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dexterity

[dek-ster-i-tee] /dɛkˈstɛr ɪ ti/
noun
1.
skill or adroitness in using the hands or body; agility.
2.
mental adroitness or skill; cleverness.
Origin
1520-1530
1520-30; < Latin dexteritās readiness, equivalent to dexter- (stem of dexter) skillful + -itās -ity
Related forms
nondexterity, noun
Dictionary.com Unabridged
Based on the Random House Dictionary, © Random House, Inc. 2014.
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Examples from the web for dexterity
  • Her strength and dexterity in the ring, and her ability to knock out the toughest of fighters, won her fame and acceptance.
  • The most important thing for them to measure is basic literacy, manual dexterity and eyesight.
  • Turpin emerges as the star of this collection as he describes with resounding dexterity the tasks of his carpenter's life.
  • Manual dexterity and an attention to detail will be required.
  • It's not just that he writes with panache, his verbal dexterity a mixture of biting wit and potent insight.
  • This dexterity has allowed the coalition to prosper.
  • France's newly elected president is demonstrating his political dexterity.
  • The arms are too long and lanky to have any dexterity or strength.
  • He is a sensitive musician, but does not play with invariable dexterity.
  • The work of optometrists requires attention to detail and good manual dexterity.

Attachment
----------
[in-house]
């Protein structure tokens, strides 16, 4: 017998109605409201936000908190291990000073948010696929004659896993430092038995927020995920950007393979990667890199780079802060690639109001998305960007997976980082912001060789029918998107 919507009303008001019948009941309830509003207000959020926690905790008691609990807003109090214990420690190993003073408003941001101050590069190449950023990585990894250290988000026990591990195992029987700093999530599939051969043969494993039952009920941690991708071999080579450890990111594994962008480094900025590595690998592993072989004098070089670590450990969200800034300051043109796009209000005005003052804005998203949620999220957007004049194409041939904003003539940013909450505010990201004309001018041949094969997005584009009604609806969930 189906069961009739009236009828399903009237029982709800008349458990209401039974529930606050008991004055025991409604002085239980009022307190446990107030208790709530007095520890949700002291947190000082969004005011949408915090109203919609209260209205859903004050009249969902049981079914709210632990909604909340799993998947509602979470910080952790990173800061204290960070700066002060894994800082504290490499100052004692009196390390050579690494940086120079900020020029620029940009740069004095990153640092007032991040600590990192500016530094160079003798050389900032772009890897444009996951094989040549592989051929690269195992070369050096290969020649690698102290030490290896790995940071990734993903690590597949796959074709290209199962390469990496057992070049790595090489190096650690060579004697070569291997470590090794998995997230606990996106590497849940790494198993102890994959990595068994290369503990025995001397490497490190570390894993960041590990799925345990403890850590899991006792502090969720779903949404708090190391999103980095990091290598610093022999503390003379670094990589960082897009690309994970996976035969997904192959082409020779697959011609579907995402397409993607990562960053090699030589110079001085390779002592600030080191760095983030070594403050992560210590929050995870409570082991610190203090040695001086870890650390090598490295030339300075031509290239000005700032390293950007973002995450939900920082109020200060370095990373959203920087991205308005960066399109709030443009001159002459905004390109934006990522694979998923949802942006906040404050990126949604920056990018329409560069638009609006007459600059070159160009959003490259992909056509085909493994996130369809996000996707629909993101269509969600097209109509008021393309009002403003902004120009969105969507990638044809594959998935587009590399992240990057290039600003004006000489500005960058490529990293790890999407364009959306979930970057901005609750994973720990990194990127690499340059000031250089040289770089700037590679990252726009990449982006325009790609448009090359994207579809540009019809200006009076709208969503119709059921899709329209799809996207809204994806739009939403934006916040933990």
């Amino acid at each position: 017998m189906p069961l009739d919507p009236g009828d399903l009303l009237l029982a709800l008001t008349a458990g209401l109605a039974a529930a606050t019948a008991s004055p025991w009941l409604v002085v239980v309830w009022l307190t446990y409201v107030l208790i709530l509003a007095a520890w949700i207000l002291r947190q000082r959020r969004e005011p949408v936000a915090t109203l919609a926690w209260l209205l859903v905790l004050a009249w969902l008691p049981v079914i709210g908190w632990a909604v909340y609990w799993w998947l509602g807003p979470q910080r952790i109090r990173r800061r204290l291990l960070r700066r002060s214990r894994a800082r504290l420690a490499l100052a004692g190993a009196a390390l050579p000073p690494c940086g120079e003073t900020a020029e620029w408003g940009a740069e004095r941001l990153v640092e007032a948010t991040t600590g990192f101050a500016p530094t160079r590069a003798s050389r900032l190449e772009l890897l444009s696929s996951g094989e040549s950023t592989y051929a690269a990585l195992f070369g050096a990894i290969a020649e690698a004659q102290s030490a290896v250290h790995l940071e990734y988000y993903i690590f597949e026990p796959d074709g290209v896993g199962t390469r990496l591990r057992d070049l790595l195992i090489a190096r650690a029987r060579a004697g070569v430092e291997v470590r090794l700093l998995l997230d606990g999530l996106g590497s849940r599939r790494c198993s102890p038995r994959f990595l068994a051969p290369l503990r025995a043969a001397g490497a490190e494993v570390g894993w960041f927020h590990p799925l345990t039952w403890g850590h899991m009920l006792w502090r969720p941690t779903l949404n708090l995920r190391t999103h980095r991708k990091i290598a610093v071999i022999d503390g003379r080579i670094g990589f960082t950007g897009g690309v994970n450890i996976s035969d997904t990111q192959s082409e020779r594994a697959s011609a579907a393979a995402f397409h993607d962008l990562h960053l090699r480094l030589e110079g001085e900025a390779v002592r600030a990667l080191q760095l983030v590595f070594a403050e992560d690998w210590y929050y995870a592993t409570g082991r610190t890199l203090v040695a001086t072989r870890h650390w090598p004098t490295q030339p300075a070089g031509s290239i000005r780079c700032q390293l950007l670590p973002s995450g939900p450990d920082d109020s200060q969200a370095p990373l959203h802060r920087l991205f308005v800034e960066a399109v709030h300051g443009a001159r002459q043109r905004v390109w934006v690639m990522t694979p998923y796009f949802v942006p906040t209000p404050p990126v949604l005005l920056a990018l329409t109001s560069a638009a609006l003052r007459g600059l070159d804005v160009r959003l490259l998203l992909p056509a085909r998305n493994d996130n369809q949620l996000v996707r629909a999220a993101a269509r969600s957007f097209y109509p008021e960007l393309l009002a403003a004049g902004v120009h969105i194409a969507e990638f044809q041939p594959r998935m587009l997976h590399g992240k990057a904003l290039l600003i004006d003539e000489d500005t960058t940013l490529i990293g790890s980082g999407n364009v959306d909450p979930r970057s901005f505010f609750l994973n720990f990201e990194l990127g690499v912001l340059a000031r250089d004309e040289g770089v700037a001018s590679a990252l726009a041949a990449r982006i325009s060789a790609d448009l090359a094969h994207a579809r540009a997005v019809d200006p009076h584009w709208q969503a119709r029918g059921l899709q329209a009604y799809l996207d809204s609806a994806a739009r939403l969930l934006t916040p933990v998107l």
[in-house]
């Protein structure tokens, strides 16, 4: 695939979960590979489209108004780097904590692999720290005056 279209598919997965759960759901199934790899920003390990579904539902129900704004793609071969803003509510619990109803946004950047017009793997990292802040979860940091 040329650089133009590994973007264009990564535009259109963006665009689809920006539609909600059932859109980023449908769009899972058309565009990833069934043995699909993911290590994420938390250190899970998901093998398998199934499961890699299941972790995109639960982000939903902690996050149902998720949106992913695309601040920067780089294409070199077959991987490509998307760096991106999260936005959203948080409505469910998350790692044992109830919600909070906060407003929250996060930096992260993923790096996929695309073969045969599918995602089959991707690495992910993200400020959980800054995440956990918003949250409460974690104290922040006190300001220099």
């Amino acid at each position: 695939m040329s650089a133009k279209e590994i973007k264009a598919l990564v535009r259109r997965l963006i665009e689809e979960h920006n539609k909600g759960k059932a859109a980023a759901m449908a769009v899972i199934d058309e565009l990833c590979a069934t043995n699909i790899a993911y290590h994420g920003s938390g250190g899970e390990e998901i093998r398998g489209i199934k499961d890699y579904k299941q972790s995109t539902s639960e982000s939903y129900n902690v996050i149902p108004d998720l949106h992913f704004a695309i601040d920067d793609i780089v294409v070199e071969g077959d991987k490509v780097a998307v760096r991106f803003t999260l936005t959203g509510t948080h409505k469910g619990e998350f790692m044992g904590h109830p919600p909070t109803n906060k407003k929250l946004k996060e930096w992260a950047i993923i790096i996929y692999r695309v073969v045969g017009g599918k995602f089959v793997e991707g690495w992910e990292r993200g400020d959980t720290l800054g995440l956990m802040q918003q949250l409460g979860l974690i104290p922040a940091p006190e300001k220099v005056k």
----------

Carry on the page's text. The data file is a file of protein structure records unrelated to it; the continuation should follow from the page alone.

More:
British Dictionary definitions for dexterity

dexterity

/dɛkˈstɛrɪtɪ/
noun
1.
physical, esp manual, skill or nimbleness
2.
mental skill or adroitness: cleverness
3.
(rare) the characteristic of being right-handed
Word Origin
C16: from Latin dexteritās aptness, readiness, prosperity; see dexter1
Collins English Dictionary - Complete & Unabridged 2012 Digital Edition
© William Collins Sons & Co. Ltd. 1979, 1986 © HarperCollins
Publishers 1998, 2000, 2003, 2005, 2006, 2007, 2009, 2012
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Word Origin and History for dexterity
n.

1520s, from Middle French dexterité (16c.), from Latin dexteritatem (nominative dexteritas) "readiness, skillfulness, prosperity," from dexter "skillful," also "right (hand)" (source of Old French destre, Spanish diestro, etc.), from PIE root *deks- "on the right hand," hence "south" to one facing east (cf. Sanskrit daksinah "on the right hand, southern, skillful;" Avestan dashina- "on the right hand;" Greek dexios "on the right hand," also "fortunate, clever;" Old Irish dess "on the right hand, southern;" Welsh deheu; Gaulish Dexsiva, name of a goddess of fortune; Gothic taihswa; Lithuanian desinas; Old Church Slavonic desnu, Russian desnoj). The Latin form is with the comparative suffix -ter, thus meaning etymologically "the better direction." Middle English dester meant "right hand," and in heraldry dexter means "on the right side."

Online Etymology Dictionary, © 2010 Douglas Harper
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